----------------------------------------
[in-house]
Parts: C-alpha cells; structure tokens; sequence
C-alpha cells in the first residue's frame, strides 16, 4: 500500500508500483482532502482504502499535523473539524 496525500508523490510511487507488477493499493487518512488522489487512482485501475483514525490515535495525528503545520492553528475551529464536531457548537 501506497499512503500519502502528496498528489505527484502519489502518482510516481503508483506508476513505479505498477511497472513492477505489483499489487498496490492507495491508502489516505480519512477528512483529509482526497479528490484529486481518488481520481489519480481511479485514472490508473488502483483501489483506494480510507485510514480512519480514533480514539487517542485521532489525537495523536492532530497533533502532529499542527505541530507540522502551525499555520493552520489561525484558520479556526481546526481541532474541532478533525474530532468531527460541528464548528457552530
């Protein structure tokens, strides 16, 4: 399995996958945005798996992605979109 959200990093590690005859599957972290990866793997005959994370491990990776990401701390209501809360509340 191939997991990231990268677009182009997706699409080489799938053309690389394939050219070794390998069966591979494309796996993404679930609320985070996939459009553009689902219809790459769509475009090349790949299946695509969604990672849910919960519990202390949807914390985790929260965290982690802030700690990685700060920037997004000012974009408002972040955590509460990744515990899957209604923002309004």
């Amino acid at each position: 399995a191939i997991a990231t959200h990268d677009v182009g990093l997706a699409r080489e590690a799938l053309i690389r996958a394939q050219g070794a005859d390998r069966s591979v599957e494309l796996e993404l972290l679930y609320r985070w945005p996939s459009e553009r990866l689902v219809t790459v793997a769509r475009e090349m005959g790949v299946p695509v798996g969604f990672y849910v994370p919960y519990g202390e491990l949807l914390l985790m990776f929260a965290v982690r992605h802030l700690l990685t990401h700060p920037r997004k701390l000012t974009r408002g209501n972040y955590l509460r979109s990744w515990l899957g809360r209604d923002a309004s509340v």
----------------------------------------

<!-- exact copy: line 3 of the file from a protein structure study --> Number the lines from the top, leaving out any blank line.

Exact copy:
C-alpha cells in the first residue's frame, strides 16, 4: 500500500508500483482532502482504502499535523473539524 496525500508523490510511487507488477493499493487518512488522489487512482485501475483514525490515535495525528503545520492553528475551529464536531457548537 501506497499512503500519502502528496498528489505527484502519489502518482510516481503508483506508476513505479505498477511497472513492477505489483499489487498496490492507495491508502489516505480519512477528512483529509482526497479528490484529486481518488481520481489519480481511479485514472490508473488502483483501489483506494480510507485510514480512519480514533480514539487517542485521532489525537495523536492532530497533533502532529499542527505541530507540522502551525499555520493552520489561525484558520479556526481546526481541532474541532478533525474530532468531527460541528464548528457552530